What if you then wanted to start a business selling buckets for nervous horses? The person who found out that her horse preferred the blue bucket would have to do a more careful experiment to see whether her results were likely to hold true for all nervous horses, not just her own. She would need to try harder to avoid having her results affected by human errors such as wishful thinking, existing beliefs and her expectations, or by variation due to age, sex or breed among the horses, and would need to show that the positive results for say blue buckets were more than she would expect purely by chance. She would need to know whether the results made sense in relation to what is already known about horse biology, such as whether horses can actually distinguish blue from other colours. I won’t go into details, but the scientific method includes techniques to deal with all of these, helping to make a study as objective as it can possibly be. This person could then use her evidence to advertise her buckets: “Blue buckets decrease eating problems for 96% of nervous horses”, if that was what she found. The person who began with the assumption that yellow buckets were the ones to use, however, would have to convince other people to accept her beliefs without any evidence, and so would probably rely almost entirely on testimonials from satisfied customers. You might have thought that was fair enough, before you read the story above and discovered how easy it is to be led astray.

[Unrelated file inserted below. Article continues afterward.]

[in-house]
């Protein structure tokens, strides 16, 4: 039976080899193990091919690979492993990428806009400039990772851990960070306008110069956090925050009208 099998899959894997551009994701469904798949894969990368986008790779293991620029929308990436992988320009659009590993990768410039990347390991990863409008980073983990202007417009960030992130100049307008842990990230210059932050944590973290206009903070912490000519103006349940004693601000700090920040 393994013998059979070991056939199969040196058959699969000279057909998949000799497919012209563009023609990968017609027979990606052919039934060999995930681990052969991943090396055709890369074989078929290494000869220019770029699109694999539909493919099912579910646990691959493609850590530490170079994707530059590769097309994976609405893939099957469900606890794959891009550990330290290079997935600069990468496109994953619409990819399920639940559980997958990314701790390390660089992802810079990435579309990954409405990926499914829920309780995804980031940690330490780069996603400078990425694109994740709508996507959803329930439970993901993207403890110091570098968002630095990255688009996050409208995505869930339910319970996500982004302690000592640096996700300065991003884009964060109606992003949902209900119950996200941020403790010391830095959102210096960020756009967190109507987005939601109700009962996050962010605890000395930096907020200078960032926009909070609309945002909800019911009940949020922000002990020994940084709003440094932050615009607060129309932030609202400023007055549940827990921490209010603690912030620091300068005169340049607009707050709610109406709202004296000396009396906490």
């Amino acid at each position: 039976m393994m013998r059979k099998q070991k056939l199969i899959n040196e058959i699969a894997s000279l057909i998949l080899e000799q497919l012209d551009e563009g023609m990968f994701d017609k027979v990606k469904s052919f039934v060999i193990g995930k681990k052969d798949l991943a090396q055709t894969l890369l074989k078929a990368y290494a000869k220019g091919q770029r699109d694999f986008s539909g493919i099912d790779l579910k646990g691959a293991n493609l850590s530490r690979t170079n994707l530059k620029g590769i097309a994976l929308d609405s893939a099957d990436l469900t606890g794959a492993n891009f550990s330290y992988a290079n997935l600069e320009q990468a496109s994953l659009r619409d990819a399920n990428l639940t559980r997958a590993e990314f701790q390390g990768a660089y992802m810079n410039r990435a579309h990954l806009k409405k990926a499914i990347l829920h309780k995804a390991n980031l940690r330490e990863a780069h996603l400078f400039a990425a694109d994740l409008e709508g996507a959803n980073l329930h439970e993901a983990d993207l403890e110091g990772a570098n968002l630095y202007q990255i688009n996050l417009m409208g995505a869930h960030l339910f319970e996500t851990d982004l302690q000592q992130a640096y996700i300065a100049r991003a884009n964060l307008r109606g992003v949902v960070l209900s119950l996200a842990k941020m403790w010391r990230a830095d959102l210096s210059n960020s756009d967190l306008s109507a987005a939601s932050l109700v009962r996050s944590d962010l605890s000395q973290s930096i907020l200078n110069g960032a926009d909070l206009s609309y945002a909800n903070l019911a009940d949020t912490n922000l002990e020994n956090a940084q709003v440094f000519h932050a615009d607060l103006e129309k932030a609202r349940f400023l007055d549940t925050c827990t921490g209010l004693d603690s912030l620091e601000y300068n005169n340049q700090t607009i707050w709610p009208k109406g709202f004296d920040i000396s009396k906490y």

So, if you wanted a bucket for your own picky anxious horses, which bucket-seller would you choose? The person who sold blue buckets because she had done the experiment on lots of horses and discovered that most of them ate best out of blue ones, or the person who sold auspicious Chinese yellow buckets because she believed them to be effective? Sure, this is a trivial example, but horse owners make almost daily choices on behalf of their animals, and some of these choices could have large effects on their horses’ health, soundness and sanity, not to mention their own bank balances. Much of what we are offered has never been properly tested to see whether it is safe and effective. Wouldn’t it be better to buy from someone who had done the work and testing before putting the product on sale? Some things have been tested, and have been shown to be ineffective, but they are still for sale. Wouldn’t you like to be able to tell which these are, before you spend your money? That’s why we need science.

Note to readers: I’m well aware that it is not always easy to tell the difference between what is supported by science and what is not, so I intend to write more about this in my next article.

By Alison Averis

(Enjoyed this article? Then please donate a little to The Equine Independent to keep us writing. You can donate via paypal to mail@theequineindependent.com – Many thanks (Emma Lethbridge -editior))